The Hessians: Mercenaries from Hessen-Kassel in the American Revolution

18 Nov

The Hessians: Mercenaries from Hessen-Kassel in the American Revolution

The Hessians: Mercenaries from Hessen-Kassel in the American Revolution

Rodney Atwood

Language: English

Pages: 305

ISBN: 2:00352613

Format: PDF / Kindle (mobi) / ePub


The Hessians are infamous in American history for their role as part of the British forces sent to crush the colonists' rebellion in 1776. Yet these German auxiliaries, or mercenaries were only one instance of a frequent military practice, approved by international jurists of the time and used by the British in all their eighteenth-century wars. This study (dealing with one of the six contingents known inaccurately as the Hessians) is the first to make extensive use of manuscript sources in Germany, Britain and America to put the Hessians in their historical context and to examine a number of the myths about them. The encounter of the Americans with the Hessian troops from a disciplined paternalistic society organized for war, with special thoroughness, was not merely the meeting of two military systems, but also of two ways of life, and is thus worthy of study in an age of conflict.

 

 

 

 

 

 

 

 

 

 

 

 

 

 

 

continue his march without delay.147 The Americans continued to harass the withdrawing columns, and at length Howe himself was obliged to take two regiments and several guns from Cornwallis's column to engage the attackers. Only after a fire-fight of two hours, a loss on the British side of thirty killed and wounded, and severe blasts of grapeshot from his guns, was Howe able successfully to disengage and continue the withdrawal. Immediately thereafter Munchhausen was detached again to order

and reached Portsmouth roads on 22 August.152 From there he wrote to Germain and Suffolk expressing his undying devotion to the King's 146 147 148 149 150 151 152 Egerton MS. 2135, fol. 10. Munchhausen, fasc. 2, fol. 32. Ibid., fol. 35. Munchhausen, fasc. 2, fol. 36. Ibid., fol. 39. StaMarburg 4h.41O. nr. 1, fols. 589-94, 14 July 1777. ADM51/637, Log of HMS Niger (Capt. George Talbot); StaMarburg 4h.413. nr. 4, fol. 80, Kutzleben to (the Erbprinz?), 30 Aug. 1777. He took with him an atlas of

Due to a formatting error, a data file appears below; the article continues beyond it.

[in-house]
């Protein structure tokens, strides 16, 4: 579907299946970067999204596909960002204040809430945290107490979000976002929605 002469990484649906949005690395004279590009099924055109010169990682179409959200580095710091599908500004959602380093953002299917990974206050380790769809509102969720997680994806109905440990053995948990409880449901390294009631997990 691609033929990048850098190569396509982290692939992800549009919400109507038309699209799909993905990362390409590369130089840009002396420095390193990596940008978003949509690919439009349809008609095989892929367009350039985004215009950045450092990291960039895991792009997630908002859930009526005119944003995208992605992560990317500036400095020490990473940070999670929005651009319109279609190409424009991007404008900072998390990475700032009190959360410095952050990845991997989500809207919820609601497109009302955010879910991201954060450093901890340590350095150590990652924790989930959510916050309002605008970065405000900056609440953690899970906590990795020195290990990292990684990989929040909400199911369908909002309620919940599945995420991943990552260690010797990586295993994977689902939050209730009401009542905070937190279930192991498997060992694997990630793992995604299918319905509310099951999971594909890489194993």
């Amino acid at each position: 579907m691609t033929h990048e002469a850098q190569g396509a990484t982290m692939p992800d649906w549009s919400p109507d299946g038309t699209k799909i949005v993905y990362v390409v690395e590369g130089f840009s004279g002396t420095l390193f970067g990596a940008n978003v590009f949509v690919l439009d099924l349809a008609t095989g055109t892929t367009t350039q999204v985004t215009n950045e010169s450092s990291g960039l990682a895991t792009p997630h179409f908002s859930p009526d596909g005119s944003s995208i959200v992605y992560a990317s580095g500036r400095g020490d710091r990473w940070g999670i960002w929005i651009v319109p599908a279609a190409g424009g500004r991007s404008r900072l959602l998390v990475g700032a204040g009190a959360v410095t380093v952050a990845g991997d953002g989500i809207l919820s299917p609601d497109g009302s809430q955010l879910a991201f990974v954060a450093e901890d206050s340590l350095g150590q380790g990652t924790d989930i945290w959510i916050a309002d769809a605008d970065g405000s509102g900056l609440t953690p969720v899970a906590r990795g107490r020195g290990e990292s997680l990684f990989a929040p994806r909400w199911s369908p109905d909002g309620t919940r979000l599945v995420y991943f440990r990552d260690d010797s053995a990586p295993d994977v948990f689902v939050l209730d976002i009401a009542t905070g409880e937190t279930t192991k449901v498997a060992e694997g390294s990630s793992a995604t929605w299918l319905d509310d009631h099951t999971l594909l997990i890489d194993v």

him Rentmeister at Melsungen. Stevens, Facsimiles, xix, nr. 1756, Lowry to Mr St Pierre (Dr Bancroft), 5 Dec. 1777. Beaumarchais in Paris exaggerated this report to Vergennes: 'a Hessian officer has arrived in London, commissioned to make the most bitter complaints of the manner in which the Hessians are sacrificed on every occasion, and to threaten their leaving the English service in a body . . .' A good index on the reliability of second- and third-hand information on the Hessians. Ibid, XX,

the regiments;86 and when Lieutenant Rau of Ewald's company had his foot shattered in a fight with Hand's Pennsylvanians, four of his men carried him to safety under fire.87 The Jdger corps, incorporating those of Ansbach-Bayreuth under Captain von Cramon after spring, 1777, reached a total strength of over a thousand in 1781.88 Usually fighting in detachments, they were involved in all the raids and expeditions of the latter part of the war, and held an important post at Kingsbridge which

troops were before Parliament in 1776, the opposition predicted a speedy German defection from British ranks. Pointing to the vast German emigration to America, James Luttrell said that the mercenaries' former countrymen, settled in Pennsylvania, New Jersey, and along the Mohawk river, would invite them to desert, offering lands and protection. The transports of mercenaries would people America with Germans just as surely as the Palatine ships had done.10 Throughout 1776 opponents of the Ministry

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